A thick layer of smoke from burning forests covering parts of southeast Asia last summer as captured by a Nasa satellite

Satellite map helps prevent fires in Southeast Asia

A map that uses data from Earth-observing satellites to calculate the risk of fire catching and spreading has been launched to help countries in Southeast Asia ward off damaging blazes.

The Fire Risk Map, developed by Washington-based non-profit Global Forest Watch together with environmental group Conservation International, aims to help governments in countries such as Malaysia and Singapore to better manage risks and be prepared for potential fire outbreaks.

"We expect the Fire Risk Map to help government officials and company land managers to be more proactive about fires," said Susan Minnemeyer, a forest fire expert at Global Forest Watch.

Southeast Asia has massive problems with fires that usually spread from agriculture. Farmers use slash-and-burn practices to clear forest to make space for palm oil plantations. Last year, the situation was so severe that smoke from the blazes caused disruption to air travel and forced schools to close.

While the Fire Risk Map won’t prevent the slash-and-burn agriculture, it can provide authorities with information about temperature, humidity and rainfall - the major risk factors for the fires to get out of control. The drier the conditions, the higher the risk.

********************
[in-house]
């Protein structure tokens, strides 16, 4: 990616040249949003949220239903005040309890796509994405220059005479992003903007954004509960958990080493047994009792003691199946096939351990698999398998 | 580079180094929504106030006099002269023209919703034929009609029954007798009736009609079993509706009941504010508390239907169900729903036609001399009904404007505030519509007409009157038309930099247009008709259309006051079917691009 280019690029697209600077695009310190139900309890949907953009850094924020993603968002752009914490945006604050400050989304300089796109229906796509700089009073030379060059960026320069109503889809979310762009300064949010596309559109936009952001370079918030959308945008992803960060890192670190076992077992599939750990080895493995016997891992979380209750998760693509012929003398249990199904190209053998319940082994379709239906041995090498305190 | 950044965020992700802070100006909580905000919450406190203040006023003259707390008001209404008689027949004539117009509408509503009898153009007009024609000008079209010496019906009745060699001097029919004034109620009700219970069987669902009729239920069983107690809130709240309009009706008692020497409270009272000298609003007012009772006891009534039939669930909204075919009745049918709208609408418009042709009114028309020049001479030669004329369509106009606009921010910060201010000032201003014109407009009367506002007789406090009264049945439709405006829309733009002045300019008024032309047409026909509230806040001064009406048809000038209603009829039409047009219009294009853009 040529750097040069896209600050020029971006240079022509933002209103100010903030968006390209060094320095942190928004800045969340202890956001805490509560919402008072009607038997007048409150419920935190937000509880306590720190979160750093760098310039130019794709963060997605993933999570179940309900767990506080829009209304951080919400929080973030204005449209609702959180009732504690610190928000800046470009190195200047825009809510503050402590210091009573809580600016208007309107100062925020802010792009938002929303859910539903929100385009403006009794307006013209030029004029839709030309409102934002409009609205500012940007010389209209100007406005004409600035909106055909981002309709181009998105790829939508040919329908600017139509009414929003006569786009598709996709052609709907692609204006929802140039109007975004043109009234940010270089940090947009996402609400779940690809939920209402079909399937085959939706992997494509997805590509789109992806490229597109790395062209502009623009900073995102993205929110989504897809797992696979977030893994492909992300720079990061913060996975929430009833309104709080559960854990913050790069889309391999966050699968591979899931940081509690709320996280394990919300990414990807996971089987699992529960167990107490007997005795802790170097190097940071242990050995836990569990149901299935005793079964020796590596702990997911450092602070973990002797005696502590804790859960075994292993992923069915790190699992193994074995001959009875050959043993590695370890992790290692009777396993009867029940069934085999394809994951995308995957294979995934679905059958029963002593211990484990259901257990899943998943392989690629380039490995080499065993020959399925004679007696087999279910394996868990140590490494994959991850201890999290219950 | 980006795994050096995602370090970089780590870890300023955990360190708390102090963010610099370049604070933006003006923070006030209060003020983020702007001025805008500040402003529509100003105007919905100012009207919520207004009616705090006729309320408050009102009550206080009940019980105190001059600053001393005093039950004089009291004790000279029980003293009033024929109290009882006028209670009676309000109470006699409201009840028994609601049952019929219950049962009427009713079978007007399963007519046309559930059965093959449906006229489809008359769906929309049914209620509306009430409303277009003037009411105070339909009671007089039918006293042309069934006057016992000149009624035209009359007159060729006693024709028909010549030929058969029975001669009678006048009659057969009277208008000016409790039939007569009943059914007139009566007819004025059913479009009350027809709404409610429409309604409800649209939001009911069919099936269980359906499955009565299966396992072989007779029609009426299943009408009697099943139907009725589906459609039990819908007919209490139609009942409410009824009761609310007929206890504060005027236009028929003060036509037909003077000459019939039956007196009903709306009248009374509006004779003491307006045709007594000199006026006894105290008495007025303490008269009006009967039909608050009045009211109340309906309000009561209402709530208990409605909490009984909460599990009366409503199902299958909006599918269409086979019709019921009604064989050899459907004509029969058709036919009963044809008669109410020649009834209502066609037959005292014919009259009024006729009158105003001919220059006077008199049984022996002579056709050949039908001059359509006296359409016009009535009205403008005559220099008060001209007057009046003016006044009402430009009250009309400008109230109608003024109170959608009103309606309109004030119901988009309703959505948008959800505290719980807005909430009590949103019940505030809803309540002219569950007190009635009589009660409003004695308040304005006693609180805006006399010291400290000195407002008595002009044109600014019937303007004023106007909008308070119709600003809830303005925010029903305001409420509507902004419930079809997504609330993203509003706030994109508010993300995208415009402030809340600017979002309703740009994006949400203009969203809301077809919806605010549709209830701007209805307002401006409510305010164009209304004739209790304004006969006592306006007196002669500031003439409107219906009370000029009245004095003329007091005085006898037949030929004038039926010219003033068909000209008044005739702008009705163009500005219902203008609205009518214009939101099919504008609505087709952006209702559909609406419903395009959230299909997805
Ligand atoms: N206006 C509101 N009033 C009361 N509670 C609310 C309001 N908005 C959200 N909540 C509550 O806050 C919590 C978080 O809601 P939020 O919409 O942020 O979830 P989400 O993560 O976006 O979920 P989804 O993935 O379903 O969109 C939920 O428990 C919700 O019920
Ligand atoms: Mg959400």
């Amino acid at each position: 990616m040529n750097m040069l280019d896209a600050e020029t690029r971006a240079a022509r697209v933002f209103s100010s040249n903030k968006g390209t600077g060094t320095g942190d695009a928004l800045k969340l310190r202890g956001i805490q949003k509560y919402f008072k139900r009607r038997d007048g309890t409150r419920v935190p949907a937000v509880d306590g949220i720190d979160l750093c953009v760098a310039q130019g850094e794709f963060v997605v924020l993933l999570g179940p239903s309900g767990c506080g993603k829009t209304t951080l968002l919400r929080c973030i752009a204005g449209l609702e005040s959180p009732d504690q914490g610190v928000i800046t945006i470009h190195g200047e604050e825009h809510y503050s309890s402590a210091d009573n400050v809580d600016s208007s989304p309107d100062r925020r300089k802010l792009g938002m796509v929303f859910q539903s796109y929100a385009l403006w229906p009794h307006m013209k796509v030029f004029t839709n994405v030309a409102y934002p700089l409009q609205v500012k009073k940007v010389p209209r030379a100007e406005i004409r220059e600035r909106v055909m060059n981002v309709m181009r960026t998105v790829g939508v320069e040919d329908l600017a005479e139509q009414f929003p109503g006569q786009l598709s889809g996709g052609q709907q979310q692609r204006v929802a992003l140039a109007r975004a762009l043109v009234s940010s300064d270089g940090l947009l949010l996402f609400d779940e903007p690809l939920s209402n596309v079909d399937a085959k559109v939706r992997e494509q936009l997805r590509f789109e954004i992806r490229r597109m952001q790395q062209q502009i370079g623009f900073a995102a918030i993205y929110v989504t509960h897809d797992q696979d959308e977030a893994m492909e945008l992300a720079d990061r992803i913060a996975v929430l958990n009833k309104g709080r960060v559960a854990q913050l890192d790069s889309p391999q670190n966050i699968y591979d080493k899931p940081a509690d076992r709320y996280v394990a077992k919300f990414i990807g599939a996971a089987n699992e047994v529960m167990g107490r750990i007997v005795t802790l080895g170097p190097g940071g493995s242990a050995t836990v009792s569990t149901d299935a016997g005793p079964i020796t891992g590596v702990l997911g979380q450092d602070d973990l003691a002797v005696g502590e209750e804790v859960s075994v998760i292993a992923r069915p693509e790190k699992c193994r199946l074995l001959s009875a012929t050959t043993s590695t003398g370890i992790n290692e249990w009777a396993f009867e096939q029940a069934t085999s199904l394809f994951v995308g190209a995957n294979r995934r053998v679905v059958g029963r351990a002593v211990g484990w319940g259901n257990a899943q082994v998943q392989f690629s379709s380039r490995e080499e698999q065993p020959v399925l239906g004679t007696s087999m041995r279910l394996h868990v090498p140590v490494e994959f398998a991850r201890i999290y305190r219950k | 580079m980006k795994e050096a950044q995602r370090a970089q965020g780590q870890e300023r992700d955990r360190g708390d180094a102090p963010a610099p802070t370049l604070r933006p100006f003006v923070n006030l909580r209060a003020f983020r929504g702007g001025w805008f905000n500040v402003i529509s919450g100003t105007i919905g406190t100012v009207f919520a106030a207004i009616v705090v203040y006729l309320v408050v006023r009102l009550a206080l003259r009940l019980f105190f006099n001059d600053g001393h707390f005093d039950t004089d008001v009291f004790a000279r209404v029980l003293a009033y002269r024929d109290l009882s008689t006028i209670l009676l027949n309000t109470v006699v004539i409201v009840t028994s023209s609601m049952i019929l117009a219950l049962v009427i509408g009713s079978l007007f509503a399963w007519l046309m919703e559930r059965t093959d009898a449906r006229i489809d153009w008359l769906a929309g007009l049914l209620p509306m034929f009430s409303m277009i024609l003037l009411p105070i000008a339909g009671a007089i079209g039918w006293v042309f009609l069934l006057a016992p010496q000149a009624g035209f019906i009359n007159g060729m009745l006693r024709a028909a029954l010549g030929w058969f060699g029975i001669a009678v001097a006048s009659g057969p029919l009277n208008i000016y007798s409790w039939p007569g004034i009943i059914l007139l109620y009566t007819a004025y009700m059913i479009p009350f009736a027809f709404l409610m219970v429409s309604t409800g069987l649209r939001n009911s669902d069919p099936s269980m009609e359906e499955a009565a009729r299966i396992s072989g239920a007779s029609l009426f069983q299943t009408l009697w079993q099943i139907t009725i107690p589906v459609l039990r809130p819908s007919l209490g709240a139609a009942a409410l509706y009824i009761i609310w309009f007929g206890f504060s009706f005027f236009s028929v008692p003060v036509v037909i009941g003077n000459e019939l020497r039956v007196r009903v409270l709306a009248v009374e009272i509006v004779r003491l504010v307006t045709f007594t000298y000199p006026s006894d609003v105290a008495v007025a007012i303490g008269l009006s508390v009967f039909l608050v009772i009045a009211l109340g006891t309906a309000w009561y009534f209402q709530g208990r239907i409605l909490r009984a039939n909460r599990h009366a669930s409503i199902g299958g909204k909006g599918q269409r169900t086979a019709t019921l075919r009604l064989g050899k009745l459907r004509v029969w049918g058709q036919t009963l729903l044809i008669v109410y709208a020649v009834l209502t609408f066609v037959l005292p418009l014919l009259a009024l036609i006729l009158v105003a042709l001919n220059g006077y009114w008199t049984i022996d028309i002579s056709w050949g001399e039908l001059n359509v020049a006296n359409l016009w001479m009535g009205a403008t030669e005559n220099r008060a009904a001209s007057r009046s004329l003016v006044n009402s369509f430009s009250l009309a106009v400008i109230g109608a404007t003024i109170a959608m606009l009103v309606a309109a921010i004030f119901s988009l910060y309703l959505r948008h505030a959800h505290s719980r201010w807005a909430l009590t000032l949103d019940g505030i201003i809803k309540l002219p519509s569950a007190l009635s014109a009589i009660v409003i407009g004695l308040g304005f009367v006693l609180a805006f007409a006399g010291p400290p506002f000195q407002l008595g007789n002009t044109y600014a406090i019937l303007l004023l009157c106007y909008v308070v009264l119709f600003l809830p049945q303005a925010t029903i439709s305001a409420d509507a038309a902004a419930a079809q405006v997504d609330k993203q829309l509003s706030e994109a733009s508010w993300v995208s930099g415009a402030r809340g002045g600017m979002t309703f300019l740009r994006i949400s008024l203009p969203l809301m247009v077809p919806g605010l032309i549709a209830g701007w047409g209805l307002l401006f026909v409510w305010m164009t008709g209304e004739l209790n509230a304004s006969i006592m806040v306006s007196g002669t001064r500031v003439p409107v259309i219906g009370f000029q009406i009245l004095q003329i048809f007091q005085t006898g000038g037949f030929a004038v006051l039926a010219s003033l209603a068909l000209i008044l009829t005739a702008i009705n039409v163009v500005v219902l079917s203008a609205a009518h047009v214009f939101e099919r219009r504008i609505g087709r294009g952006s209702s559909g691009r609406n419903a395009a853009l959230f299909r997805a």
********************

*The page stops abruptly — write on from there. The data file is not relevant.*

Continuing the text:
The Fire Risk Map is one of the latest applications of satellite technology in agriculture. Coincidentally, the tool has been unveiled as Europe celebrates the 25th anniversary of its first Earth observation satellite, the ERS 1. The spacecraft equipped with a radar system and microwave instruments was the first able to take images of the Earth’s surface even when covered with clouds.

ERS-1 enabled researchers to gain better understanding of the El Niño phenomenon, a periodically occurring warming of the Pacific Ocean, which significantly increases the risk of fires in Southeast Asia by bringing extremely dry weather.

ERS-1 also made it possible to locate sources of industrial pollution and managed to catch ships emptying their oil tanks into the sea.

Since the launch of ERS-1 in July 1991, satellite data has become an indispensable source of information for many areas of human activity from weather forecasting and climate monitoring to various areas of science and disaster management.

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